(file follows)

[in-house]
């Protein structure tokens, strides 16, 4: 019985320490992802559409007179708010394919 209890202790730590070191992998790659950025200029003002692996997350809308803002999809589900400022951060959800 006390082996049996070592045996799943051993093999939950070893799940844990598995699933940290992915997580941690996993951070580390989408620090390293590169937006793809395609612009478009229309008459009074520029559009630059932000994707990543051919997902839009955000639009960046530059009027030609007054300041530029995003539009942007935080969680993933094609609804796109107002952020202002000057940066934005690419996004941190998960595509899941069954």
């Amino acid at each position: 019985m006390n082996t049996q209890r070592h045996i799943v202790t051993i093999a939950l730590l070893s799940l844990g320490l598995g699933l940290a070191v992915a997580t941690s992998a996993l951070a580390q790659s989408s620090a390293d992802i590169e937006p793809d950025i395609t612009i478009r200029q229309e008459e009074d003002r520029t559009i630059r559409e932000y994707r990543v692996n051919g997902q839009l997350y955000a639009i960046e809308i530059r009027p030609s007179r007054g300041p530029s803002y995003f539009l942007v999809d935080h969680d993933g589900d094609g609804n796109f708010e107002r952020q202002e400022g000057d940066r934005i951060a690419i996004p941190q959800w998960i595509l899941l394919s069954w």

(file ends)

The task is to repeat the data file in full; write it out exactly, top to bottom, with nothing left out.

[in-house]
């Protein structure tokens, strides 16, 4: 019985320490992802559409007179708010394919 209890202790730590070191992998790659950025200029003002692996997350809308803002999809589900400022951060959800 006390082996049996070592045996799943051993093999939950070893799940844990598995699933940290992915997580941690996993951070580390989408620090390293590169937006793809395609612009478009229309008459009074520029559009630059932000994707990543051919997902839009955000639009960046530059009027030609007054300041530029995003539009942007935080969680993933094609609804796109107002952020202002000057940066934005690419996004941190998960595509899941069954």
């Amino acid at each position: 019985m006390n082996t049996q209890r070592h045996i799943v202790t051993i093999a939950l730590l070893s799940l844990g320490l598995g699933l940290a070191v992915a997580t941690s992998a996993l951070a580390q790659s989408s620090a390293d992802i590169e937006p793809d950025i395609t612009i478009r200029q229309e008459e009074d003002r520029t559009i630059r559409e932000y994707r990543v692996n051919g997902q839009l997350y955000a639009i960046e809308i530059r009027p030609s007179r007054g300041p530029s803002y995003f539009l942007v999809d935080h969680d993933g589900d094609g609804n796109f708010e107002r952020q202002e400022g000057d940066r934005i951060a690419i996004p941190q959800w998960i595509l899941l394919s069954w």